The Tallest Tower

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Revision as of 21:54, 23 January 2008 by (Talk) (Debrief)

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Communication | Collaboration | Team Strategy
  • Illustrate the importance of collaboration and communication.

Group Size



For this activity you need some building supplies such as:

  • Paper Cups, plates, bowls
  • Popsicle Sticks or coffee stirrers
  • Cheap pens or pencils
  • Construction Paper or cardboard
  • and you must have some tape (masking tape works best)
  • a bag of candy or another similar prize with enough for everyone (alternatively you can just use "bragging rights" as the prize)

Set Up

Before the activity, you need to make a packet of supplies for each group. You should aim for at least 3 groups with about 4 people in each group. If you have less than 12 people, this is probably not the right activity for you. The key here is to divide the supplies unevenly, but put them in a closed bag or box, so that participants can't see that each group is getting a different set of supplies. Each group should have a a lot of one supply and some of each of the others.

For example:

Packet #1 -

  • 1 roll of Masking Tape
  • 10 Paper Cups
  • 5 Popsicle Sticks
  • 4 sheets of construction paper

Packet #2

  • a 12” strip of Masking Tape (wound around a pen)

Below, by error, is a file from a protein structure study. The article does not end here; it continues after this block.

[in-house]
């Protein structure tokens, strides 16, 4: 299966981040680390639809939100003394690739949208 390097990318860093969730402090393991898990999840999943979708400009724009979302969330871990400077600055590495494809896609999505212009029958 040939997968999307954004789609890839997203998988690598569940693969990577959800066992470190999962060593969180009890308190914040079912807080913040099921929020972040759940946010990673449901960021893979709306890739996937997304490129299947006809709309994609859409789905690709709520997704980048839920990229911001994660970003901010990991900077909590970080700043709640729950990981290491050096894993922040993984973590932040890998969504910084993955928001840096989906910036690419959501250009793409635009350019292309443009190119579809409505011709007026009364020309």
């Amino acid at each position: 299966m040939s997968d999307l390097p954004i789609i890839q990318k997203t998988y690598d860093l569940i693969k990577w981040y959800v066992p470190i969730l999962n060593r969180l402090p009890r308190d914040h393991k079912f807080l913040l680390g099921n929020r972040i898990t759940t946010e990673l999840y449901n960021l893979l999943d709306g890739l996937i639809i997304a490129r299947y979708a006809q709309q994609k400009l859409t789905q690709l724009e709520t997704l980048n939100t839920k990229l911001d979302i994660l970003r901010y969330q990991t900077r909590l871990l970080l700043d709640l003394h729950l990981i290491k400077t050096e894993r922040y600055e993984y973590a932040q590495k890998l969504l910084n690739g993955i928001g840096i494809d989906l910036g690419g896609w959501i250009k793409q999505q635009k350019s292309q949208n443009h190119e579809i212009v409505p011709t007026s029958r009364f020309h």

• 25 Paper Cups
  • 5 Popsicle Sticks
  • 8 sheets of construction paper

Packet #3

  • a really small piece of Masking Tape
  • 10 Paper Cups
  • 35 Popsicle Sticks
  • 1 sheets of construction paper


Big picture: The participants work to build the tallest free-standing tower they can with the supplies given.

Begin by randomly dividing participants into small groups and organizing the groups in different areas of the room. Pass out one bag of supplies to each group.

You should then introduce them to the activity by simply saying "This is an activity to work on communication and collaboration, and the goal is to build the tallest free standing tower you can with the supplies in the bags. There will be prizes (or bragging rights) for the winners." You should be careful to introduce it without giving too much context or answering too many questions. Again the key here is that each group will have a different set of supplies but the facilitators should make sure this is not immediately obvious, and once it becomes more obvious, the facilitators should neither discourage or encourage collaboration and sharing. The vast majority of participants when divided up in groups, will assume they they should be competing against the other groups but you should not specifically say it is a competition. You will address this in the debrief questions based on the groups choice to collaborate or compete.

Answer any questions at this point, and then announce that the representatives will return to the groups, and once they return, the facilitators will not answer any questions. The facilitators should not answer any questions so that the groups are forced to figure out how they want to build on their own. If the groups decide they want to collaborate, the facilitators should neither encourage or discourage them (this will come up in the debrief).